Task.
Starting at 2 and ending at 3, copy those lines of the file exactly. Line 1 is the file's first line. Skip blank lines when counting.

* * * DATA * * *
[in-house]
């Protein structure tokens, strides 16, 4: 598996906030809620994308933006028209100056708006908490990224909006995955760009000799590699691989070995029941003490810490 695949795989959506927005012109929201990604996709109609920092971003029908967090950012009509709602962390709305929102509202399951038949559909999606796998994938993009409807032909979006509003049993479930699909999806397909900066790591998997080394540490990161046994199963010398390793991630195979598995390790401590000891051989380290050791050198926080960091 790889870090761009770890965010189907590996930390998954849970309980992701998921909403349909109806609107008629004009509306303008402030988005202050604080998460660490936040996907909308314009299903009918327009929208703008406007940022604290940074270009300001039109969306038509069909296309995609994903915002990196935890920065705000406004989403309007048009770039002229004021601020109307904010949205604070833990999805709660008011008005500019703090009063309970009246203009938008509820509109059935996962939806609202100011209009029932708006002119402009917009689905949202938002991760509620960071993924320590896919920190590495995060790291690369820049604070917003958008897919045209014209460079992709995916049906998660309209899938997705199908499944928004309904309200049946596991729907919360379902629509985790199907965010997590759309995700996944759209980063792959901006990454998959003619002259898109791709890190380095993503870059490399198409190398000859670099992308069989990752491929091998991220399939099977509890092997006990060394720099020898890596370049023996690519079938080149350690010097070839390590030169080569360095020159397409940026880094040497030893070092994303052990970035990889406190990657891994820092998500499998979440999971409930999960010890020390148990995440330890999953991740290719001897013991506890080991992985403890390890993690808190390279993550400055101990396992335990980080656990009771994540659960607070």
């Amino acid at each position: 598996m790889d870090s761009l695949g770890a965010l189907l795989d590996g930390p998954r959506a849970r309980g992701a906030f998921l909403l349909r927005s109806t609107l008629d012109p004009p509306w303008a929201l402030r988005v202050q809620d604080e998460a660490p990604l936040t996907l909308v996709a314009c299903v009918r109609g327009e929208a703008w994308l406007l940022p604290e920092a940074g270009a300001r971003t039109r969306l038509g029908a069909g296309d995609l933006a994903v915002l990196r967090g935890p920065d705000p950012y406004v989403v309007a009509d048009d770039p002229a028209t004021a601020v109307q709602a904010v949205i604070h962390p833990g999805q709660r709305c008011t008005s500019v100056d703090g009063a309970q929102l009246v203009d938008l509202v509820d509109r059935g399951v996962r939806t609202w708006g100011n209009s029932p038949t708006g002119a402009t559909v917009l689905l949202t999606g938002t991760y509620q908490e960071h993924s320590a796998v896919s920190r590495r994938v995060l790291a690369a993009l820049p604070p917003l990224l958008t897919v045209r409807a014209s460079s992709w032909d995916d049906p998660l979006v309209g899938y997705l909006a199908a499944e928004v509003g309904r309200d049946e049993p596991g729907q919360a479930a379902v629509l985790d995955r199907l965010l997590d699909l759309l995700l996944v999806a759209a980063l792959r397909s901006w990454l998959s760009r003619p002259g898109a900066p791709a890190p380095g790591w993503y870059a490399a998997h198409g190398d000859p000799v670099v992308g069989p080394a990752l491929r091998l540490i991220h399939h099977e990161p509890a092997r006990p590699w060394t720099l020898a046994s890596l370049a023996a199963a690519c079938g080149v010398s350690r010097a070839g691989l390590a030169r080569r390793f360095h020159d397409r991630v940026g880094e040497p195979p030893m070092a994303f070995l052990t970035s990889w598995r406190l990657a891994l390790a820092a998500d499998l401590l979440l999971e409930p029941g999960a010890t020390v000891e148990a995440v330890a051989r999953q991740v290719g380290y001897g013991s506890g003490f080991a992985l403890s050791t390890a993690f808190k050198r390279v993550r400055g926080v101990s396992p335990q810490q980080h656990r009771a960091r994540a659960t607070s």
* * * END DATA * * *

């Protein structure tokens, strides 16, 4: 598996906030809620994308933006028209100056708006908490990224909006995955760009000799590699691989070995029941003490810490 695949795989959506927005012109929201990604996709109609920092971003029908967090950012009509709602962390709305929102509202399951038949559909999606796998994938993009409807032909979006509003049993479930699909999806397909900066790591998997080394540490990161046994199963010398390793991630195979598995390790401590000891051989380290050791050198926080960091 790889870090761009770890965010189907590996930390998954849970309980992701998921909403349909109806609107008629004009509306303008402030988005202050604080998460660490936040996907909308314009299903009918327009929208703008406007940022604290940074270009300001039109969306038509069909296309995609994903915002990196935890920065705000406004989403309007048009770039002229004021601020109307904010949205604070833990999805709660008011008005500019703090009063309970009246203009938008509820509109059935996962939806609202100011209009029932708006002119402009917009689905949202938002991760509620960071993924320590896919920190590495995060790291690369820049604070917003958008897919045209014209460079992709995916049906998660309209899938997705199908499944928004309904309200049946596991729907919360379902629509985790199907965010997590759309995700996944759209980063792959901006990454998959003619002259898109791709890190380095993503870059490399198409190398000859670099992308069989990752491929091998991220399939099977509890092997006990060394720099020898890596370049023996690519079938080149350690010097070839390590030169080569360095020159397409940026880094040497030893070092994303052990970035990889406190990657891994820092998500499998979440999971409930999960010890020390148990995440330890999953991740290719001897013991506890080991992985403890390890993690808190390279993550400055101990396992335990980080656990009771994540659960607070």
């Amino acid at each position: 598996m790889d870090s761009l695949g770890a965010l189907l795989d590996g930390p998954r959506a849970r309980g992701a906030f998921l909403l349909r927005s109806t609107l008629d012109p004009p509306w303008a929201l402030r988005v202050q809620d604080e998460a660490p990604l936040t996907l909308v996709a314009c299903v009918r109609g327009e929208a703008w994308l406007l940022p604290e920092a940074g270009a300001r971003t039109r969306l038509g029908a069909g296309d995609l933006a994903v915002l990196r967090g935890p920065d705000p950012y406004v989403v309007a009509d048009d770039p002229a028209t004021a601020v109307q709602a904010v949205i604070h962390p833990g999805q709660r709305c008011t008005s500019v100056d703090g009063a309970q929102l009246v203009d938008l509202v509820d509109r059935g399951v996962r939806t609202w708006g100011n209009s029932p038949t708006g002119a402009t559909v917009l689905l949202t999606g938002t991760y509620q908490e960071h993924s320590a796998v896919s920190r590495r994938v995060l790291a690369a993009l820049p604070p917003l990224l958008t897919v045209r409807a014209s460079s992709w032909d995916d049906p998660l979006v309209g899938y997705l909006a199908a499944e928004v509003g309904r309200d049946e049993p596991g729907q919360a479930a379902v629509l985790d995955r199907l965010l997590d699909l759309l995700l996944v999806a759209a980063l792959r397909s901006w990454l998959s760009r003619p002259g898109a900066p791709a890190p380095g790591w993503y870059a490399a998997h198409g190398d000859p000799v670099v992308g069989p080394a990752l491929r091998l540490i991220h399939h099977e990161p509890a092997r006990p590699w060394t720099l020898a046994s890596l370049a023996a199963a690519c079938g080149v010398s350690r010097a070839g691989l390590a030169r080569r390793f360095h020159d397409r991630v940026g880094e040497p195979p030893m070092a994303f070995l052990t970035s990889w598995r406190l990657a891994l390790a820092a998500d499998l401590l979440l999971e409930p029941g999960a010890t020390v000891e148990a995440v330890a051989r999953q991740v290719g380290y001897g013991s506890g003490f080991a992985l403890s050791t390890a993690f808190k050198r390279v993550r400055g926080v101990s396992p335990q810490q980080h656990r009771a960091r994540a659960t607070s």